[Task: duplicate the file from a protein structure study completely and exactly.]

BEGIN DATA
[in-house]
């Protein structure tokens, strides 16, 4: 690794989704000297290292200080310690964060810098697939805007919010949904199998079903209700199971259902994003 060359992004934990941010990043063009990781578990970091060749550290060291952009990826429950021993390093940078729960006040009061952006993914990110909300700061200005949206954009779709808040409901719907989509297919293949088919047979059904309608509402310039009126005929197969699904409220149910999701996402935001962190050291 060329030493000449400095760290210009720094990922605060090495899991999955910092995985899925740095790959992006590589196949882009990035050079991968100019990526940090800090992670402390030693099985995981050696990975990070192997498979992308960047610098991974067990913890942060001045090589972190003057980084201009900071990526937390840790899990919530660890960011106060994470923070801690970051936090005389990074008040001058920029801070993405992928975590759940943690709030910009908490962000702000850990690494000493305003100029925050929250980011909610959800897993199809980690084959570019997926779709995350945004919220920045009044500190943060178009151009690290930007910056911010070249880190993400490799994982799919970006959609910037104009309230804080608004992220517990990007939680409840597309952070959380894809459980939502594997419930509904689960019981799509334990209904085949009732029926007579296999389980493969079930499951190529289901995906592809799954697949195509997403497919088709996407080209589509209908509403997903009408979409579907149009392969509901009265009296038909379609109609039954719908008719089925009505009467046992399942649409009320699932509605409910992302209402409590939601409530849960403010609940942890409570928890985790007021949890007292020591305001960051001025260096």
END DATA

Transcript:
[in-house]
């Protein structure tokens, strides 16, 4: 690794989704000297290292200080310690964060810098697939805007919010949904199998079903209700199971259902994003 060359992004934990941010990043063009990781578990970091060749550290060291952009990826429950021993390093940078729960006040009061952006993914990110909300700061200005949206954009779709808040409901719907989509297919293949088919047979059904309608509402310039009126005929197969699904409220149910999701996402935001962190050291 060329030493000449400095760290210009720094990922605060090495899991999955910092995985899925740095790959992006590589196949882009990035050079991968100019990526940090800090992670402390030693099985995981050696990975990070192997498979992308960047610098991974067990913890942060001045090589972190003057980084201009900071990526937390840790899990919530660890960011106060994470923070801690970051936090005389990074008040001058920029801070993405992928975590759940943690709030910009908490962000702000850990690494000493305003100029925050929250980011909610959800897993199809980690084959570019997926779709995350945004919220920045009044500190943060178009151009690290930007910056911010070249880190993400490799994982799919970006959609910037104009309230804080608004992220517990990007939680409840597309952070959380894809459980939502594997419930509904689960019981799509334990209904085949009732029926007579296999389980493969079930499951190529289901995906592809799954697949195509997403497919088709996407080209589509209908509403997903009408979409579907149009392969509901009265009296038909379609109609039954719908008719089925009505009467046992399942649409009320699932509605409910992302209402409590939601409530849960403010609940942890409570928890985790007021949890007292020591305001960051001025260096």